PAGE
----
It didn’t take long for Todd White’s emergency services career to begin after his June 2000 high school graduation. Seven months later he was a 911 dispatcher for Cherokee County, Georgia.
In the ensuing 22 years he’s seen and done a lot, in a few different places. Now 42, on Nov. 27, 2022, he became a Tennessee Highway Patrol trooper working out of the THP’s District 1 headquarters. His patrol territory includes Campbell, Anderson and Scott counties, along with state roads and approximately 44 miles of I-75 each way from mile marker 117 to the Kentucky state line.
His training and experiences have shaped him into who he is today. Capt. Stacey Heatherly, who leads the vast 11-county District 1 THP, shared her thoughts on this trooper: “…. Trooper White is such a positive person … period. I always enjoy being around him while I watch his passion for his job and those he serves.”
This big man with a big smile under his THP campaign hat can fool you. When he steps out of his THP vehicle you can’t miss him – 6-2, 300 pounds – and he’s fit as a fiddle. As they put it within the walls of the THP – he’s a squared-away trooper.
Trooper White’s experience:
- Five years – Cherokee County Sheriff’s Office, jail and patrol.
- Six years – Holly Springs, Georgia, Police Department, detective and instructor.
- Less than a year – Canton, Georgia, Police Department, DUI Unit.
- Six months – May 2013, Knox County Schools division police officer
- Two years – Jefferson County Sheriff’s Office, school resource, Talbott Elementary School.
- Seven years – White Pine Police Department, patrol, public relations, grants.
Then in November 2022 he joined the THP and graduated from the THP Training Academy in March 2023.
In 2013 he and his wife, Kimberly, decided to leave the Atlanta area and move to her hometown of White Pine, in Jefferson County, Tennessee. “Best decision we’ve ever made,” he said. “We love it here, all of us. The part of Georgia where we lived is no place to raise kids anymore. Way too much crime. It’s growing and the crime is getting a lot worse.”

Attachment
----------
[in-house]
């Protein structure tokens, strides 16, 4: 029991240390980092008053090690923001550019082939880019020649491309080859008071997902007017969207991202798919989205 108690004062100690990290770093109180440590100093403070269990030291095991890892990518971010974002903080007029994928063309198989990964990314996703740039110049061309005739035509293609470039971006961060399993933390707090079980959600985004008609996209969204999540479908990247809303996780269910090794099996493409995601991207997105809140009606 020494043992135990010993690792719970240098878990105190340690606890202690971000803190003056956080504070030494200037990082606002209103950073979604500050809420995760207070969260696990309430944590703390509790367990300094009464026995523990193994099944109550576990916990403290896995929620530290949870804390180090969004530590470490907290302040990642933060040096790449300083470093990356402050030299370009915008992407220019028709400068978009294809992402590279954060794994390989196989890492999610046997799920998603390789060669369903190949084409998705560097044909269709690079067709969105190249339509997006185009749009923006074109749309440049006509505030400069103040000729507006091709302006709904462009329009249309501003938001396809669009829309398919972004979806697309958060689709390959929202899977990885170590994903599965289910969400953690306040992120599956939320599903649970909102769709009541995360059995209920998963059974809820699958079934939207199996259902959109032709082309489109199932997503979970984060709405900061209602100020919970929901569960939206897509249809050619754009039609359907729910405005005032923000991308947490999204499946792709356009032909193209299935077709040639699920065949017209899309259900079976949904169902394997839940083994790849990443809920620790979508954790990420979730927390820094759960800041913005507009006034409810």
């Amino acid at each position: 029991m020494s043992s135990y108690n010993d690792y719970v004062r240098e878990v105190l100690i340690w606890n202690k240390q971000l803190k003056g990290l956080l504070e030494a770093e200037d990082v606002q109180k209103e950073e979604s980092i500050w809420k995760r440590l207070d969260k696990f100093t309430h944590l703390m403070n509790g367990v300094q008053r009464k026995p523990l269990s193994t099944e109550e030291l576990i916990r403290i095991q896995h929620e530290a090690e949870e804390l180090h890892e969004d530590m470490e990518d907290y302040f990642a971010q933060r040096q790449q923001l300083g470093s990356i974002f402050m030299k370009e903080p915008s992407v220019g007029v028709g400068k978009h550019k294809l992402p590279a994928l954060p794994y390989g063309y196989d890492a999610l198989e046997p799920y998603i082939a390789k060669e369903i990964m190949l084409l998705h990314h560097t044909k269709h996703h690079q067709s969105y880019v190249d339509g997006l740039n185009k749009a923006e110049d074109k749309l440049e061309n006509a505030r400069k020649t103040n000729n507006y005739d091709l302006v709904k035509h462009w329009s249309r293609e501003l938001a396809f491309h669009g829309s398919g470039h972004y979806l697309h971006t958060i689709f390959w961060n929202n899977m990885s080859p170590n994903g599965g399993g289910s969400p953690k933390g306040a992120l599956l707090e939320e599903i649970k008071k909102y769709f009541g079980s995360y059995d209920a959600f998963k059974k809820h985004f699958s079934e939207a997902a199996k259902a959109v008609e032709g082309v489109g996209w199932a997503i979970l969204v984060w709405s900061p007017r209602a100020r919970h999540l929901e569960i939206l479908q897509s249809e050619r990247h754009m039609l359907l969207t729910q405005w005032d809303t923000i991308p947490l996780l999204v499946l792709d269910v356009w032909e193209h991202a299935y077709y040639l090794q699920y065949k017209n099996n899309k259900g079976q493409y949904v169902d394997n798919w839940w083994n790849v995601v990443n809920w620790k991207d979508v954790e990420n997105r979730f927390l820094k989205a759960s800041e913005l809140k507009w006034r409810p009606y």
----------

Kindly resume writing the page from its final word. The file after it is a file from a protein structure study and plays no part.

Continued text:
Kimberly is the victim’s legal advocate for domestic violence victims and child abuse victims for Safe Space in Jefferson and Cocke counties and she stays busy, he says. They met 18 years ago when both were deputies for the Cherokee County Sheriff’s Office. They have three children, ages 16, 14 and 10. “Something funny and odd about (the kids). They’re all redheads and we can’t find a redheaded gene in either of our families,” he said.
A pair of dissimilar experiences led him into law enforcement.
First, his family. “I’m about the only male from my family who has never been in prison and I decided growing up around all of that that I was not going to be like that ever,” he said.
Next, as a 15-year-old Eagle Scout on his way to school, he came upon a serious two-car, head-on accident. “I wanted to help, being an Eagle Scout and all, so I jumped out of the car and ran to the cars. A little old lady was trapped in one car and she was hurt and I realized I didn’t have the skills or anything to help her. I decided then that I wanted to be in public safety to learn what had to be done.”
In the years leading up to the THP position, he earned a bachelor’s degree in criminal justice and then a master’s degree in public administration, both from South College. In addition to his patrol work, he’s also a member of the District 1 “Strike Team” that responds to major events. “We’re the first to go and the last to leave,” he says.
White had his share of job-related injuries prior to joining THP. He was fighting with a woman who lived in a trailer park in Holly Springs, Georgia. She had an AK47. During the tussle a large stereo cabinet fell on his left knee and tore his MCL. He was struck by a car while directing traffic and thrown into the windshield. His lower back still talks about it today, he said.
Law enforcement/first responders put their lives on the line daily and never know when it will happen or the circumstances. While working in Cherokee County, near his hometown of Canton, Georgia, there was a serious boating accident on Lake Altoona. A speedboat hit another boat and cut it in half. White was first on the scene. He swam to the wreckage and inside found a man dead and a woman still alive. He brought her to shore and she survived. He received a Georgia Governor’s Commendation and a Citation for Bravery.
Has White had a strange call here? As a matter of fact, he says … “Two weeks or so ago on a Tuesday night, around 1 a.m., my partner on our shift, Tanner Boshears, was driving on Highway 297 that parallels I-75. He got a call that a driver had hit a buffalo that was in the middle of the road and killed it. I didn’t even know we had buffalo around here. That’s pretty unusual.”
No doubt, but there is a 300-acre farm in LaFollette that raises buffalo – BS Farms.
And that feeds into his reasons for loving his job. “It’s big time different being a trooper. I really enjoy the people I work with, and I can’t say enough about them. The THP is special. But every day is different … school checks one day, seeing and talking with the parents and kids, maybe a driver’s license checkpoint or a sobriety checkpoint tomorrow and the traffic stops and personal interactions with the public. It’s wonderful working and living here.”
Tom King has been the editor of newspapers in Texas and California and also worked in Tennessee and Georgia. If you have someone you think we should consider featuring, please email him at the link with his name or text him at 865-659-3562.